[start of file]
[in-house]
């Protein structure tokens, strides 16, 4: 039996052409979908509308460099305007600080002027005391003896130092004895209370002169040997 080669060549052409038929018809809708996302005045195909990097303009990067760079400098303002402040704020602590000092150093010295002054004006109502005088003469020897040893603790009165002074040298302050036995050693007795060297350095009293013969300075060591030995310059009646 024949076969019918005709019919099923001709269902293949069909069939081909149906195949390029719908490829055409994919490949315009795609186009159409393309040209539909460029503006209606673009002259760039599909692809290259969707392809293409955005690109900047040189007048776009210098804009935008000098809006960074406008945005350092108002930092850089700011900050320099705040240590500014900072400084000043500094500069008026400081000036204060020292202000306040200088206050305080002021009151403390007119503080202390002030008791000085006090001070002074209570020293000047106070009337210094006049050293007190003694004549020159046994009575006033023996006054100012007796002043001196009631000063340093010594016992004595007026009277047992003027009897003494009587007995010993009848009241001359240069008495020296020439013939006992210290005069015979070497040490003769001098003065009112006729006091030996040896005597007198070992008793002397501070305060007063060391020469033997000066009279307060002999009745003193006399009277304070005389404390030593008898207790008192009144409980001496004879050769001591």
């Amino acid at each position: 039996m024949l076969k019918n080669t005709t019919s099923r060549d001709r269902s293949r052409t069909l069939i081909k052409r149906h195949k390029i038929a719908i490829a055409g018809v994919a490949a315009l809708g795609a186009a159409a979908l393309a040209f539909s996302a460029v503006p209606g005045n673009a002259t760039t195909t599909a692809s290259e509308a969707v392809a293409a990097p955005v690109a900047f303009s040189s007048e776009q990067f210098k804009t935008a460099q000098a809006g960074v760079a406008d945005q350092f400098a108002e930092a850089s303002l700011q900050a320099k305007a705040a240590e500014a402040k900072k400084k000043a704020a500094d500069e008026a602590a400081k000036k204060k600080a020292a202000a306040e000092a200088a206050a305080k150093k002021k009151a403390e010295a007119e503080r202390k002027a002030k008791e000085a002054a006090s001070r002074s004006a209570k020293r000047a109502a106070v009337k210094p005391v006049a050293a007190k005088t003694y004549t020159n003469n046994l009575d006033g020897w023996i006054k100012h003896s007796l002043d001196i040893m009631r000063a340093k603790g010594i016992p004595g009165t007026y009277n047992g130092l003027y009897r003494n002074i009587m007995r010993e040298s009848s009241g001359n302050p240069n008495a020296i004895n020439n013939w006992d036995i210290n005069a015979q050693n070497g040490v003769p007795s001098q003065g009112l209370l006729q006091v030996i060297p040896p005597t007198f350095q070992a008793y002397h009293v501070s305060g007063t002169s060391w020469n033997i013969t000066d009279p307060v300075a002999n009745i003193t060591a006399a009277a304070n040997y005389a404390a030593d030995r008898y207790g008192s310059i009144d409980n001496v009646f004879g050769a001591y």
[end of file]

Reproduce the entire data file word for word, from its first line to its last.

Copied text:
[in-house]
């Protein structure tokens, strides 16, 4: 039996052409979908509308460099305007600080002027005391003896130092004895209370002169040997 080669060549052409038929018809809708996302005045195909990097303009990067760079400098303002402040704020602590000092150093010295002054004006109502005088003469020897040893603790009165002074040298302050036995050693007795060297350095009293013969300075060591030995310059009646 024949076969019918005709019919099923001709269902293949069909069939081909149906195949390029719908490829055409994919490949315009795609186009159409393309040209539909460029503006209606673009002259760039599909692809290259969707392809293409955005690109900047040189007048776009210098804009935008000098809006960074406008945005350092108002930092850089700011900050320099705040240590500014900072400084000043500094500069008026400081000036204060020292202000306040200088206050305080002021009151403390007119503080202390002030008791000085006090001070002074209570020293000047106070009337210094006049050293007190003694004549020159046994009575006033023996006054100012007796002043001196009631000063340093010594016992004595007026009277047992003027009897003494009587007995010993009848009241001359240069008495020296020439013939006992210290005069015979070497040490003769001098003065009112006729006091030996040896005597007198070992008793002397501070305060007063060391020469033997000066009279307060002999009745003193006399009277304070005389404390030593008898207790008192009144409980001496004879050769001591």
């Amino acid at each position: 039996m024949l076969k019918n080669t005709t019919s099923r060549d001709r269902s293949r052409t069909l069939i081909k052409r149906h195949k390029i038929a719908i490829a055409g018809v994919a490949a315009l809708g795609a186009a159409a979908l393309a040209f539909s996302a460029v503006p209606g005045n673009a002259t760039t195909t599909a692809s290259e509308a969707v392809a293409a990097p955005v690109a900047f303009s040189s007048e776009q990067f210098k804009t935008a460099q000098a809006g960074v760079a406008d945005q350092f400098a108002e930092a850089s303002l700011q900050a320099k305007a705040a240590e500014a402040k900072k400084k000043a704020a500094d500069e008026a602590a400081k000036k204060k600080a020292a202000a306040e000092a200088a206050a305080k150093k002021k009151a403390e010295a007119e503080r202390k002027a002030k008791e000085a002054a006090s001070r002074s004006a209570k020293r000047a109502a106070v009337k210094p005391v006049a050293a007190k005088t003694y004549t020159n003469n046994l009575d006033g020897w023996i006054k100012h003896s007796l002043d001196i040893m009631r000063a340093k603790g010594i016992p004595g009165t007026y009277n047992g130092l003027y009897r003494n002074i009587m007995r010993e040298s009848s009241g001359n302050p240069n008495a020296i004895n020439n013939w006992d036995i210290n005069a015979q050693n070497g040490v003769p007795s001098q003065g009112l209370l006729q006091v030996i060297p040896p005597t007198f350095q070992a008793y002397h009293v501070s305060g007063t002169s060391w020469n033997i013969t000066d009279p307060v300075a002999n009745i003193t060591a006399a009277a304070n040997y005389a404390a030593d030995r008898y207790g008192s310059i009144d409980n001496v009646f004879g050769a001591y």